Baseball lifer Jim Fregosi died early this morning after being taken off life support, days after suffering a stroke on an MLB alumni cruise. One of the best shortstops of his era, Fregosi went on to spend more than two decades as a manager and coach and remained a scout right up until his death at age 71.
It's often forgotten just how good a player Fregosi was. A star for the early and mediocre Los Angeles (later California) Angels, he made six all-star teams based mainly on his offense in an era when shortstops couldn't hit for squat. But a series of injuries took their toll, and after being sent to the Mets in the Nolan Ryan deal Fregosi was relegated to mostly backup duty. He finished his 18-year career with a triple-slash of .265/.338/.398., equating to an outstanding 113 OPS+.
But it's as a manager that Fregosi will be best remembered, particularly for his six years in Philadelphia. Though he skippered the Angels (leading them to the franchise's first playoff appearance at the tender age of 36), White Sox, and Blue Jays as well, Fregosi's crowning achievement was guiding the volatile 1993 Phillies to within two games of a championship.
Fregosi was the perfect man for a talented team that was perpetually threatening to come apart at the seams. Even with a roster containing Darren Daulton, Mitch Williams, John Kruk, and Lenny Dykstra, Fregosi might have been the biggest personality of all, and was more than willing to make himself a media target to take the heat off his players.
He never lost that heat. Chris Jones recalls covering the 2000 Blue Jays, Fregosi's last season as a manager:
His management style was based partly on deflection. He would say or do something ridiculous to distract the beat guys from what the players were failing to do on the field. That way we'd overlook Homer Bush's three-error game or the fact that Brad Fullmer was going to murder somebody.
One night, after a terrible game, Fregosi was sitting behind his desk, naked, except for the white towel wrapped around his belly. He was smoking a cigarette. We all kind of traipsed in there, ready for Fregosi's big act. I sat on the low couch in front of the desk. The first couple of questions were lobs, and Fregosi batted them back, building up steam. Then I asked a question — it was about Escobar's off-speed pitches, which weren't fooling anybody — and Fregosi rose up from behind his desk like a great blubbery tsunami.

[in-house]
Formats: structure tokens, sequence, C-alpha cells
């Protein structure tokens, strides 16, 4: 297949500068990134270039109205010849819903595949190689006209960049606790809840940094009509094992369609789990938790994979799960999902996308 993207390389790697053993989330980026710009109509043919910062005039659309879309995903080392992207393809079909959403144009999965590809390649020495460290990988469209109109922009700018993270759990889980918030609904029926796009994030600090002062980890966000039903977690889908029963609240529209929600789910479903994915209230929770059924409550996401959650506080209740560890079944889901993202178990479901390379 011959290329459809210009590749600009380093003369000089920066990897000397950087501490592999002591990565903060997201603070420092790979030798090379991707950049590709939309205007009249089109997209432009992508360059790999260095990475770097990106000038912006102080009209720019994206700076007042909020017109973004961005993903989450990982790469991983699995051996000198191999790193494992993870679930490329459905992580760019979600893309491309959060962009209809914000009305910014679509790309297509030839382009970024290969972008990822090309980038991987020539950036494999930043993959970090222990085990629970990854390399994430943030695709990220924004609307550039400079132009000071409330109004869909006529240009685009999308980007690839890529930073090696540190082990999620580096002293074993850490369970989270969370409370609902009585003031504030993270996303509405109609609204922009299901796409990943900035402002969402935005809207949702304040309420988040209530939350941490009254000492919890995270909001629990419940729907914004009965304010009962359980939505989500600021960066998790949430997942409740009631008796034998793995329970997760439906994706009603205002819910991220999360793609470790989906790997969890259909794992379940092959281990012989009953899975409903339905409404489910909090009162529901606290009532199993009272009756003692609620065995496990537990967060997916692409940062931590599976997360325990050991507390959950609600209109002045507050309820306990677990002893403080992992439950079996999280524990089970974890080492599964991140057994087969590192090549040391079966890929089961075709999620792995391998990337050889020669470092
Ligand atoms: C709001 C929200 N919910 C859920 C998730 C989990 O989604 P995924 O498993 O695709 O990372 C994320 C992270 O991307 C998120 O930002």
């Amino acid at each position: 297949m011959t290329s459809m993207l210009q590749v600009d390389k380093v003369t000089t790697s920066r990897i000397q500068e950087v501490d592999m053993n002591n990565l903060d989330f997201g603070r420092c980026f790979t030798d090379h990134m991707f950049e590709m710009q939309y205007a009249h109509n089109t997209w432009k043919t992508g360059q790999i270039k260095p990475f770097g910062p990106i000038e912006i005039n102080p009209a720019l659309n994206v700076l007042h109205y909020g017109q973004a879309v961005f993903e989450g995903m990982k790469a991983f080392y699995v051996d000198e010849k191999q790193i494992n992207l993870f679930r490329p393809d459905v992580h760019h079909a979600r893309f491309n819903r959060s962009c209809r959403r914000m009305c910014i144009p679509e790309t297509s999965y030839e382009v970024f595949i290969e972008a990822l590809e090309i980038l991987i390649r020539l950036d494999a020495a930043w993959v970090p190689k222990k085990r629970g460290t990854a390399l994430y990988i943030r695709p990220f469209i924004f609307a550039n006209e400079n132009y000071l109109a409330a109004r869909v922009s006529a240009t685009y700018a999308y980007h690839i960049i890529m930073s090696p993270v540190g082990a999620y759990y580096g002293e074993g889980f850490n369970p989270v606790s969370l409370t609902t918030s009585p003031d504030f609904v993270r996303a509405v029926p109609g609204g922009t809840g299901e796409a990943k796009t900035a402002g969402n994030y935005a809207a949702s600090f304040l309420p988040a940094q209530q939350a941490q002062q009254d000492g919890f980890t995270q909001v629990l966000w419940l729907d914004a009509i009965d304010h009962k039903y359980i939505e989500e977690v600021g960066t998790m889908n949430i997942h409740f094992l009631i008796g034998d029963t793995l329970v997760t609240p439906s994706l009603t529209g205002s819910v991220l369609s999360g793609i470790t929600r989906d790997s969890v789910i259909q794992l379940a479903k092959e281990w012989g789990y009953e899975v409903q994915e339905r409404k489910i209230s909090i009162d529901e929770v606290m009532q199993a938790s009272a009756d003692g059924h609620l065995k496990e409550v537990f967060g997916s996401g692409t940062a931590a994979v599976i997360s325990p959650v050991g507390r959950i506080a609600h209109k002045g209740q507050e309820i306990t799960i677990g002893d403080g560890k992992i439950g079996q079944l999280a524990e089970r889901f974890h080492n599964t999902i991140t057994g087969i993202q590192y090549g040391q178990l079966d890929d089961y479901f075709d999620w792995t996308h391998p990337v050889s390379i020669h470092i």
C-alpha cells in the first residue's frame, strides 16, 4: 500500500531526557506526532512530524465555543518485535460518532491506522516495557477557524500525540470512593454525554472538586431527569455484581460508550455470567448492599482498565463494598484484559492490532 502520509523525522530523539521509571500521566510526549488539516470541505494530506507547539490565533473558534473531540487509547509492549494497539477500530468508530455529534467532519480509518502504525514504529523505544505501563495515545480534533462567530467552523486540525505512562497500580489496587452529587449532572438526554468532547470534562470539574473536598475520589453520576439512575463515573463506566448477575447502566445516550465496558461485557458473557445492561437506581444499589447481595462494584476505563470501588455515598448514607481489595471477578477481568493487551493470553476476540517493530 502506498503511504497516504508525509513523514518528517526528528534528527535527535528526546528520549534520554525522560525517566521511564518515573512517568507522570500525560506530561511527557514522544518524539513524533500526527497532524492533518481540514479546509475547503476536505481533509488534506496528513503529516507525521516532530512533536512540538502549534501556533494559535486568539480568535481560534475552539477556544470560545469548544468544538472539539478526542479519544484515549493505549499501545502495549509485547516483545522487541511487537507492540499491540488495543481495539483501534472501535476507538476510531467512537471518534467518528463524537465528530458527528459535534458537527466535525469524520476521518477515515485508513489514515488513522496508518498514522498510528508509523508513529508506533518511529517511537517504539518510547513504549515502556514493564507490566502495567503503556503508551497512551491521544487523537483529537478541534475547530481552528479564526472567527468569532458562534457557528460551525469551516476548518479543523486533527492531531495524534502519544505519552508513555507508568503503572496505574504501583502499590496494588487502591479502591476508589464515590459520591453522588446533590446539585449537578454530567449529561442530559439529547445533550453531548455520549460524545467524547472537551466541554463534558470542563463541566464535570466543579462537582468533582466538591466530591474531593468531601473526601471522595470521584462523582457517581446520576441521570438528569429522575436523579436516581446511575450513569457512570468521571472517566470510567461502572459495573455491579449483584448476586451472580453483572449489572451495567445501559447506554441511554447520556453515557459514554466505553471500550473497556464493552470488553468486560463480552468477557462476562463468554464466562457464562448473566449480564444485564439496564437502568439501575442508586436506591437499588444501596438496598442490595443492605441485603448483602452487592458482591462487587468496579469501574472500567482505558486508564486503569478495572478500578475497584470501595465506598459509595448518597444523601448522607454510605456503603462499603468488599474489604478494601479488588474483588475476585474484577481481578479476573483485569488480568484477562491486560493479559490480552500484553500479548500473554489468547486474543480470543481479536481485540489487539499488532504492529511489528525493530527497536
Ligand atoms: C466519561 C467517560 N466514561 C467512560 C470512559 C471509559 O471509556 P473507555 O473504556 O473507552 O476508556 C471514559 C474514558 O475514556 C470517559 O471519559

He was hollering at me for my general idiocy, smoke pouring out of every hole in his body. He began taking short steps toward me, where I remained trapped on the couch. He was throwing his arms around and now he was screaming at the top of his lungs. And then his towel fell off, and Fregosi's dick was swinging maybe two feet in front of my face. It was the closest I'd been to another man's junk. It was not a happy moment for me.
And it went on, interminable, on and on and on, as Fregosi continued to scorch me, his crotch inching closer and closer to my face. He never made contact, but it was like being threatened with facial assault by a short, fat garden hose. My only comfort, and it was a cold one, was that he'd just come out of the shower.
Finally, the tirade ended, and Fregosi picked up his towel and went back behind his desk.
After his stroke, Fregosi was airlifted to a Miami hospital, where he died surrounded by his wife and five children. "Went in peace with no pain," his son said.